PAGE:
Maison Centrale, or more commonly Hỏa Lò Prison, was infamously known as the ‘Hanoi Hilton’ during the Vietnam War. This was because of the atrocious conditions American and South Vietnamese prisoners were subjected to during their imprisonment.
The site now houses a replica of the prison that is a must-stop destination for those looking to explore the history of the Vietnam War in Hanoi. Most of the prison was demolished in the 1990s, and the Gatehouse stands as the museum today.
Touring Maison Centrale
Only a small section of the prison remains today for visitors with entry costing around 30,000 Dong (~$1.50 USD). The museum is open 8:00AM to 5:00PM but you only need an hour or two to see most of the museum. Visitors to the site can hire an audio guide for an extra 50,000 Dong ($2.50 USD), which is comprehensive and easy to listen to, offering a better way to understand the exhibits of the museum.
Exhibits at Maison Centrale
The building was originally built by the French during the colonial period in 1896 to imprison those fighting for independence. Exhibits focus on the colonial period and the struggle for Vietnam’s right for self-rule, showing off the methods used to subdue prisoners and a gruesome guillotine for executions.
The museum also features a section about the building’s use from the 1950s onwards during the Vietnam War but it is skewed, if not downright omitting, the torture of western soldiers. The museum has recreated some of the interrogation rooms visited by newly captured prisoners of war. Although they have been spruced to make them look much more comfortable than they were described by previous occupants.
Information displays at the museum indicate that the prisoners were treated well and that the ‘Hanoi Hilton’ was not an ironic name for savage conditions but actually POWs were so comfortable that they compared the prison to the hotel of the same name. Famous prisoners include John McCain, who was captured in 1967 after being shot down in North Vietnam. His flight suit is still on display as a relic.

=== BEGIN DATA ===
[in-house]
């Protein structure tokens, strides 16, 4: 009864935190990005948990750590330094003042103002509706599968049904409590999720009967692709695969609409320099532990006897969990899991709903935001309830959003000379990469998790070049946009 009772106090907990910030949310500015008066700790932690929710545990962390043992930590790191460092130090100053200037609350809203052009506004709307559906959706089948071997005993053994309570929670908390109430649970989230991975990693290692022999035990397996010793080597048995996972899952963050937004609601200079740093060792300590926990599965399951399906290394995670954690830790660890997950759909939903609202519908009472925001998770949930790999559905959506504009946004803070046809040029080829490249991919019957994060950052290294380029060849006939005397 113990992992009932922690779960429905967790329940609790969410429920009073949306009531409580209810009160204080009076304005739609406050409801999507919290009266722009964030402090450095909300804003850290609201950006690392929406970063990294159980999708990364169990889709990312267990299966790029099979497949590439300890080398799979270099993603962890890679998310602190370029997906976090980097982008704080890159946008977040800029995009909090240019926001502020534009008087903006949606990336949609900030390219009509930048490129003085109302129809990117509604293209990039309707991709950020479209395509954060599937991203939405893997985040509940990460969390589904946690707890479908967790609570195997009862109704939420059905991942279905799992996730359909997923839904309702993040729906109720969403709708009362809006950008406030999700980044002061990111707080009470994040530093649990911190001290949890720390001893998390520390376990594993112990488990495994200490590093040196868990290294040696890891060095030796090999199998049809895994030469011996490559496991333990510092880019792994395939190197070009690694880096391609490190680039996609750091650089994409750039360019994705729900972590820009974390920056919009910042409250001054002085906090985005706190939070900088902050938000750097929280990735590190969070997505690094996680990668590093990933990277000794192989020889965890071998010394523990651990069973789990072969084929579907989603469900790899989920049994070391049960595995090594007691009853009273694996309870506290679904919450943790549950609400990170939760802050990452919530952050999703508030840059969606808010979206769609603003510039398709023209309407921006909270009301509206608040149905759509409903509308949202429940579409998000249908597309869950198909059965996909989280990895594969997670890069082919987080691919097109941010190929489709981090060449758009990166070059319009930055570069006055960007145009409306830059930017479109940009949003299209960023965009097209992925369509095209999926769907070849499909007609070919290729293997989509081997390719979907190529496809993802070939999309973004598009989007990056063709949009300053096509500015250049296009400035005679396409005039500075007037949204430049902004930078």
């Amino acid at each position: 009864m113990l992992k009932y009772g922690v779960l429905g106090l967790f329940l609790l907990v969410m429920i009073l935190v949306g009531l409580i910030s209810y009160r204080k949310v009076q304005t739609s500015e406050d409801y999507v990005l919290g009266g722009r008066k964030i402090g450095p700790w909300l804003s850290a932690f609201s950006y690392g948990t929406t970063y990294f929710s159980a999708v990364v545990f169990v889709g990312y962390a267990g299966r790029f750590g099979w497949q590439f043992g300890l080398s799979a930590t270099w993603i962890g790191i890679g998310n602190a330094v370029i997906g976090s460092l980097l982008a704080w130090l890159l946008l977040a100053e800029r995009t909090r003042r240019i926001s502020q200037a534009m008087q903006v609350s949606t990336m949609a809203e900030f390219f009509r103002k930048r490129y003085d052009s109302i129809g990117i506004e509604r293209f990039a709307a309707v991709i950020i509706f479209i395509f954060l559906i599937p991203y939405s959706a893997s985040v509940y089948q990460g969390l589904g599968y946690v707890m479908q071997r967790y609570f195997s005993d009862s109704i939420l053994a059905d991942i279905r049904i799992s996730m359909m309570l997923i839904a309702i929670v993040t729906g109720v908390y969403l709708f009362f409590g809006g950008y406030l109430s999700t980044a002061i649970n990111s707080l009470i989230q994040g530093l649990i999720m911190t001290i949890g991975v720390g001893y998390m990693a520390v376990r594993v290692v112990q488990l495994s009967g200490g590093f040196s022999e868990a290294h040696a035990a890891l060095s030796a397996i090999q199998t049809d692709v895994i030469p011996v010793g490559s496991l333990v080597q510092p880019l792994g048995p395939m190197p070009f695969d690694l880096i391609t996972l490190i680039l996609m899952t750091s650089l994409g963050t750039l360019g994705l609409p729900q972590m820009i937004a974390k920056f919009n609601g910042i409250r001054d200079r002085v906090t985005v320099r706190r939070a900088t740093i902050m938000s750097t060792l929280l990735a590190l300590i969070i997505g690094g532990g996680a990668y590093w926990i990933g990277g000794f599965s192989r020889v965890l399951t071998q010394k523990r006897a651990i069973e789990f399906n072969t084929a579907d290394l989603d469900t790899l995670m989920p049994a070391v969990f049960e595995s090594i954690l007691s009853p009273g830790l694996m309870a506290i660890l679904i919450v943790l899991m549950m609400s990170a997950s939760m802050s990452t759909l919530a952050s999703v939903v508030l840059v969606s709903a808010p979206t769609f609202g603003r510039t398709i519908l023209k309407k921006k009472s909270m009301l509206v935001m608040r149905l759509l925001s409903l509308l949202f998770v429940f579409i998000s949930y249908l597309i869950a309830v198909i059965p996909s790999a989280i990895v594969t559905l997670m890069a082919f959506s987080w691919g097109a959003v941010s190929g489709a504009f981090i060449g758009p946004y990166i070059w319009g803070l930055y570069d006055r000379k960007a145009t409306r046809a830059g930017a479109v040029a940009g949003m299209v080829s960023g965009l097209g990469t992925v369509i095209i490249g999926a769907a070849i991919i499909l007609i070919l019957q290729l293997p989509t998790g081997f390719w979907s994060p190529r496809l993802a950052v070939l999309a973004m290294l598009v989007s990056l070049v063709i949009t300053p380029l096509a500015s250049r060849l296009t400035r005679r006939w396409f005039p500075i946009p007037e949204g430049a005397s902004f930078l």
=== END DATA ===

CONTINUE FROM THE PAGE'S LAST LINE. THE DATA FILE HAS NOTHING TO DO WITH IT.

Propaganda photos show prisoners playing pool, chess, raising chickens and receiving more food than they can eat, which is greatly at odds with first-hand reports of prison treatment. Thus any visitor to the site must take everything they read with a grain of salt as the museum tries to move on from the past.
Ironically, the museum is now situated close to actual Hilton hotels (both of which have longer names so as not to be associated with the old prison). The museum is a short walk from Ho Hoan Hi Lake (famous for its nearby Water Puppet Theater) in Hanoi’s Old Quarter.
The conclusion one may draw after a visit is that the Hoa Lo Prison offers a thought-provoking insight into the way the French enforced their rule over Vietnam and a look at the propaganda narrative of North Vietnam during the war.
Address: 1 Hoả Lò, Trần Hưng Đạo, Hoàn Kiếm, Hà Nội 100000
Phone: +84 24 3934 2253
Season: Year round